Heather Golden is a parent in the Heights, part of HISD Trustee District 1. She’s the mother of two HISD high schoolers, both of whom have attended Title I schools for the majority of their education — schools in which children from low-income families make up at least 40% of enrollment.
Top of mind for Golden is a worry about children in Houston’s underserved communities.
“My kids have gone to school in Title I schools the majority of their education time in HISD, and they see their friends who are struggling and need more help,” Golden said. “They want their friends to receive the help they need."
She’ll be casting her ballot in the District 1 runoff election, in which incumbent Elizabeth Santos will face a challenge from Janette Garza Lindner. In describing how she made up her mind before voting in the general election, Golden said she looked at the incumbent’s performance and voting record. She’s also looking at the pandemic, and how the candidates propose to make up for learning losses.
“I look at the functioning of the board as a whole since they have been a part of it,” she said. “Has it improved? Has it devolved? How have kids done when they were in charge?”
Monday marks the start of early voting for Texas runoff elections, and four of the five Houston ISD board members who ran for reelection earlier this month must face the voters again.
The contests hinge on issues ranging from local concerns about the quality of education, to statewide issues about the survival of the board as an elective body, to national debates over mask mandates and the teaching of critical race theory.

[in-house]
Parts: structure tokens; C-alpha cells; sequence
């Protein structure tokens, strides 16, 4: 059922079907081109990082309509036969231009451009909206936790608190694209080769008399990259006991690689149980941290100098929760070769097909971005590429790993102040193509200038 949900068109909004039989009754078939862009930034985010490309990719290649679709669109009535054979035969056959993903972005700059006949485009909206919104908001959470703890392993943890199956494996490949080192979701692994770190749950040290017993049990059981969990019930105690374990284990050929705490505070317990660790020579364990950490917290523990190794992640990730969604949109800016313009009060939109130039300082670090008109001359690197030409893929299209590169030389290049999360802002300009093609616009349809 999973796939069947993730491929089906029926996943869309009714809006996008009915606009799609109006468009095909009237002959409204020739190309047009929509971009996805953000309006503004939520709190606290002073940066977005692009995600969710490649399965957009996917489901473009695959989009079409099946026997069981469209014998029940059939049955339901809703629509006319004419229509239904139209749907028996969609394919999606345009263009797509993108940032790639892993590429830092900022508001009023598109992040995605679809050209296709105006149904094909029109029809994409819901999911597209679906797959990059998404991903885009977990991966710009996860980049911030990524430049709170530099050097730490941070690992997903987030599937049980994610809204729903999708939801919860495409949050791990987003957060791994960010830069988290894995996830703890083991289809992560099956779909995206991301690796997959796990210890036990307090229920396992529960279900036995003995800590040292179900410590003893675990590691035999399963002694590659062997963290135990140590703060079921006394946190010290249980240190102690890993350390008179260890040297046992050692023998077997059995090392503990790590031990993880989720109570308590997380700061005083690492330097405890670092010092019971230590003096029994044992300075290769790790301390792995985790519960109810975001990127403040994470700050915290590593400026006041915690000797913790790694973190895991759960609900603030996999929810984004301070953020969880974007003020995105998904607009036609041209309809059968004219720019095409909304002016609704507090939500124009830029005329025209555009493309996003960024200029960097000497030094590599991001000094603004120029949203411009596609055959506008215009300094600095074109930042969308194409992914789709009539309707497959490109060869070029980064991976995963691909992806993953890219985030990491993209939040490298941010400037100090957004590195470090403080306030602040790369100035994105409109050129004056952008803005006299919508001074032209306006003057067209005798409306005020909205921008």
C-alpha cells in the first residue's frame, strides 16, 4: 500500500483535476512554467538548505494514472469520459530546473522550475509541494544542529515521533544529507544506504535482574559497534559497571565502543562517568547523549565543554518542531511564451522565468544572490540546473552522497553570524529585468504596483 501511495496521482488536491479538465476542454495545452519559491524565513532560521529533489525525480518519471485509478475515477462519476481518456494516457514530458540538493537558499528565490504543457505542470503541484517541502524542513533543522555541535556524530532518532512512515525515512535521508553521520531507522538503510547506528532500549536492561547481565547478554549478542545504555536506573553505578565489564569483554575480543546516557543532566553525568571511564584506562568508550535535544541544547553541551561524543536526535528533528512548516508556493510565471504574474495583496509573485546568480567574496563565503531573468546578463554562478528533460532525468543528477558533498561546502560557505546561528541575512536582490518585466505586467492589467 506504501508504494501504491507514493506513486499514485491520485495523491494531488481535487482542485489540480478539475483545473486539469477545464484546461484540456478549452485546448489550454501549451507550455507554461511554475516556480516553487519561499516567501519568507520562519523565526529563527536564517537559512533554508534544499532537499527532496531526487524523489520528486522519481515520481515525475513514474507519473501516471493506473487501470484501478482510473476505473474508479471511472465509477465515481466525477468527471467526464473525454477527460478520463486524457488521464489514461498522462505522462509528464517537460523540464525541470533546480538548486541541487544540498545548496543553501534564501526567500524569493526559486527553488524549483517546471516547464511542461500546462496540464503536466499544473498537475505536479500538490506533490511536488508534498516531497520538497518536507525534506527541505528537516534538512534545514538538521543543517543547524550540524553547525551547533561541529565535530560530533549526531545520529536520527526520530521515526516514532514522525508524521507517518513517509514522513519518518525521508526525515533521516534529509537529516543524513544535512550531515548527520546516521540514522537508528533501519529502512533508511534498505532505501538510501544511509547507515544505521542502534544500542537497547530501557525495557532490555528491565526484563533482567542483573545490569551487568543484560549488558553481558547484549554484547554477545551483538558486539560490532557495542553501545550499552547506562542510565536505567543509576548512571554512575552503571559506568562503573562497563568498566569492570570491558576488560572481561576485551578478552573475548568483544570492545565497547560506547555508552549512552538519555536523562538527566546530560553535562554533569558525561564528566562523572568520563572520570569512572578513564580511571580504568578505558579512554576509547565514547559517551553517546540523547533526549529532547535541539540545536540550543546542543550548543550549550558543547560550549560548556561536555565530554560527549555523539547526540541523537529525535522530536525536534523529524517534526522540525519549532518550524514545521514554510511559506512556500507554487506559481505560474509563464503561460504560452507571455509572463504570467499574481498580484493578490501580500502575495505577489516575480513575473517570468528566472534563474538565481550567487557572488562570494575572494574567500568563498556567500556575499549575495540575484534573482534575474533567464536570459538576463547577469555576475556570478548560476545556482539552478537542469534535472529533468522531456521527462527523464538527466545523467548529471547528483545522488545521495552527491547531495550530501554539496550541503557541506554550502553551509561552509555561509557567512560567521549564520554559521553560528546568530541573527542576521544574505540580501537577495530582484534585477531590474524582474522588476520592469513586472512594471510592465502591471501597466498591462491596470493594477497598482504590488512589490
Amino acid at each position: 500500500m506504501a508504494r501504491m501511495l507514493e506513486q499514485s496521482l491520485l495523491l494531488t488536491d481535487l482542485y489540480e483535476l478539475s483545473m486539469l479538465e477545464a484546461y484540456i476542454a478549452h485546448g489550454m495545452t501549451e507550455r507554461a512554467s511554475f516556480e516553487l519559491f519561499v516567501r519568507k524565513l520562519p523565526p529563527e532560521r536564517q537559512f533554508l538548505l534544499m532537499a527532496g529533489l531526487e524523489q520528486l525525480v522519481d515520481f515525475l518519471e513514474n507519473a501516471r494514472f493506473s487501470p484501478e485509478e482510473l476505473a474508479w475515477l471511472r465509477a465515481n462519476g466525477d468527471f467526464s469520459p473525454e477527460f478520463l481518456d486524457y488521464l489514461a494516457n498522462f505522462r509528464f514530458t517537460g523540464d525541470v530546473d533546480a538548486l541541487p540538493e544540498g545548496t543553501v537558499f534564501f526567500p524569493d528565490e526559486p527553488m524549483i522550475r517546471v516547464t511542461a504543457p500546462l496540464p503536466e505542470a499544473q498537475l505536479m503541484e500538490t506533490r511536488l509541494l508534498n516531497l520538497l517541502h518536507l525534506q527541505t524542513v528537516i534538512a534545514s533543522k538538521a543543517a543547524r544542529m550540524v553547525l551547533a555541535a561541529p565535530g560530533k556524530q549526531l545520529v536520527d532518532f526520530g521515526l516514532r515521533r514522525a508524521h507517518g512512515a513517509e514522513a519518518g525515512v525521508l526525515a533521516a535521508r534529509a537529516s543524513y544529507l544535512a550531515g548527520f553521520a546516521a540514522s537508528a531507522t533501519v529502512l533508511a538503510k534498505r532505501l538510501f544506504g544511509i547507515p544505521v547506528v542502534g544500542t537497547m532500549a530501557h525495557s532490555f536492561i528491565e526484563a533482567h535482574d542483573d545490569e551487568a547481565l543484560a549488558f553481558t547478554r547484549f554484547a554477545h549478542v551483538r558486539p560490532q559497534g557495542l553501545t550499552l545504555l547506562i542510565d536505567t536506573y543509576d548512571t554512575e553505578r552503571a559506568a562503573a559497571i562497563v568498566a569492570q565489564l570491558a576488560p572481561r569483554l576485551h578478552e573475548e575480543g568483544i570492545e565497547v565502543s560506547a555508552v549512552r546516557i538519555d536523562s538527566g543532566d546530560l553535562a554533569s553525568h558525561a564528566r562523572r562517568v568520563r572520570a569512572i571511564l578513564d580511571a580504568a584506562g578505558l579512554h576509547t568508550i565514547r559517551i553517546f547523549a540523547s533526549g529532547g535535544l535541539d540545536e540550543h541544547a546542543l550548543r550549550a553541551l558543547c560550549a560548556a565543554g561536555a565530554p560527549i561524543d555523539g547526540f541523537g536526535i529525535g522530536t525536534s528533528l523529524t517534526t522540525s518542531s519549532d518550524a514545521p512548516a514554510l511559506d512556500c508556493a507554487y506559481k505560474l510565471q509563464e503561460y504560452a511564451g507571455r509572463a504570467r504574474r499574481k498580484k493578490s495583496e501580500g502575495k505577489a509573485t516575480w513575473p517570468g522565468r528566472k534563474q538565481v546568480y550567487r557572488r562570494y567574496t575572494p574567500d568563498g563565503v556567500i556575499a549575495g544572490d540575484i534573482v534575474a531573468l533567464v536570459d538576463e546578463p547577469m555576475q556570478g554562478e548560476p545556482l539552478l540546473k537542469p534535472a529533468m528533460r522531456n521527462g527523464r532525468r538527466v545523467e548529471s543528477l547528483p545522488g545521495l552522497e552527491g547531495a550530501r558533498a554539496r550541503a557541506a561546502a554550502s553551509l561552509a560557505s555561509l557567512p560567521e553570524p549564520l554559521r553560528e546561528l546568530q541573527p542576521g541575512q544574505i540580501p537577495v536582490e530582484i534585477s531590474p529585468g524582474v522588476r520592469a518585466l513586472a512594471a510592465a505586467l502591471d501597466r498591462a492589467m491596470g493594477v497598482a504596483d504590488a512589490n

Santos led the first round of voting in the District 1 general election, but fell short of 50%, prompting the runoff. Golden said she’ll be voting for Santos' challenger.
But other Heights voters have concerns about Garza Lindner. Karina Quesada pointed to an interview Garza Lindner gave to The Leader newspaper that raised the issue of Texas Education Commissioner Mike Morath's threat to take over HISD and replace its elected board with an appointed one. That threat is the subject of a lawsuit now before the Texas Supreme Court.
"She stated that if there wasn’t new members on the board that she is open to a state takeover, and for me that is that is really important," Quesada said. "That bothers me very much because as a constituent, as a citizen, as a taxpayer, as a homeowner, I don’t want anybody, that’s OK with taking my ability to elect a representative to represent us, my children, and our teachers in this community."
Sarah Terrell, also from the Heights, has the same concern.
"We have a person who’s making the statement, basically, if I don’t win this election, I don’t think we should have elections anymore," Terrell said. “And that doesn’t sit well with me at all.”